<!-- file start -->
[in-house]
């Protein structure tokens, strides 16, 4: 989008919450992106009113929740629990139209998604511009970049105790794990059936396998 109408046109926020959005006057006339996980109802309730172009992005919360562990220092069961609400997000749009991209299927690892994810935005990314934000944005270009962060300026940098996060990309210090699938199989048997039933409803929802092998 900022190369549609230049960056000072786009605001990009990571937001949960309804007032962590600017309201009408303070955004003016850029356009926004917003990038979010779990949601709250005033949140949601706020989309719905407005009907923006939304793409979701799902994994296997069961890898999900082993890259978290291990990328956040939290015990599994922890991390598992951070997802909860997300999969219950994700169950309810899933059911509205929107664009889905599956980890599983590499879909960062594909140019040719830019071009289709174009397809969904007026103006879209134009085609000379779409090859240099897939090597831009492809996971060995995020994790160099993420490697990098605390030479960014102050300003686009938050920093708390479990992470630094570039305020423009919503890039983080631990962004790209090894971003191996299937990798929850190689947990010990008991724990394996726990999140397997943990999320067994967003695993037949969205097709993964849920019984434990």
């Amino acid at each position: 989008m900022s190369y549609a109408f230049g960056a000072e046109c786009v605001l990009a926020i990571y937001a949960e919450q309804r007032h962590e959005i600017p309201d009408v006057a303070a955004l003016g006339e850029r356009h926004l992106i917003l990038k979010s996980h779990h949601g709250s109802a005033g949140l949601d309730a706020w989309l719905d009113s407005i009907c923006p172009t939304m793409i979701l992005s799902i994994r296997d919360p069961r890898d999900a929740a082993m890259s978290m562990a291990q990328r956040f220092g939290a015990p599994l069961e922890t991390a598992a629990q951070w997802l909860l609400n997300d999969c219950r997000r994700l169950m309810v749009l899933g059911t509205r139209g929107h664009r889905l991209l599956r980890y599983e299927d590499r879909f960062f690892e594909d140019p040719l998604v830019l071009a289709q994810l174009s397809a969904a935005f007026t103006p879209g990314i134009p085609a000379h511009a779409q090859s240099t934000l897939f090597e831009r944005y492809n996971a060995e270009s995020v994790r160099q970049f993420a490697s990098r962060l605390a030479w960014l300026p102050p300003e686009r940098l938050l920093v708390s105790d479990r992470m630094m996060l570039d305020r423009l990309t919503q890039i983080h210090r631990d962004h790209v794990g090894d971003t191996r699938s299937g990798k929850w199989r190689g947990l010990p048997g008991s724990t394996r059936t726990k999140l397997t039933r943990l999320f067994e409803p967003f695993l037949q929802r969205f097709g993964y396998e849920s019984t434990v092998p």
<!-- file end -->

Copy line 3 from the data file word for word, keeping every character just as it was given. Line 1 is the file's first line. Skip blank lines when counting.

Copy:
């Amino acid at each position: 989008m900022s190369y549609a109408f230049g960056a000072e046109c786009v605001l990009a926020i990571y937001a949960e919450q309804r007032h962590e959005i600017p309201d009408v006057a303070a955004l003016g006339e850029r356009h926004l992106i917003l990038k979010s996980h779990h949601g709250s109802a005033g949140l949601d309730a706020w989309l719905d009113s407005i009907c923006p172009t939304m793409i979701l992005s799902i994994r296997d919360p069961r890898d999900a929740a082993m890259s978290m562990a291990q990328r956040f220092g939290a015990p599994l069961e922890t991390a598992a629990q951070w997802l909860l609400n997300d999969c219950r997000r994700l169950m309810v749009l899933g059911t509205r139209g929107h664009r889905l991209l599956r980890y599983e299927d590499r879909f960062f690892e594909d140019p040719l998604v830019l071009a289709q994810l174009s397809a969904a935005f007026t103006p879209g990314i134009p085609a000379h511009a779409q090859s240099t934000l897939f090597e831009r944005y492809n996971a060995e270009s995020v994790r160099q970049f993420a490697s990098r962060l605390a030479w960014l300026p102050p300003e686009r940098l938050l920093v708390s105790d479990r992470m630094m996060l570039d305020r423009l990309t919503q890039i983080h210090r631990d962004h790209v794990g090894d971003t191996r699938s299937g990798k929850w199989r190689g947990l010990p048997g008991s724990t394996r059936t726990k999140l397997t039933r943990l999320f067994e409803p967003f695993l037949q929802r969205f097709g993964y396998e849920s019984t434990v092998p």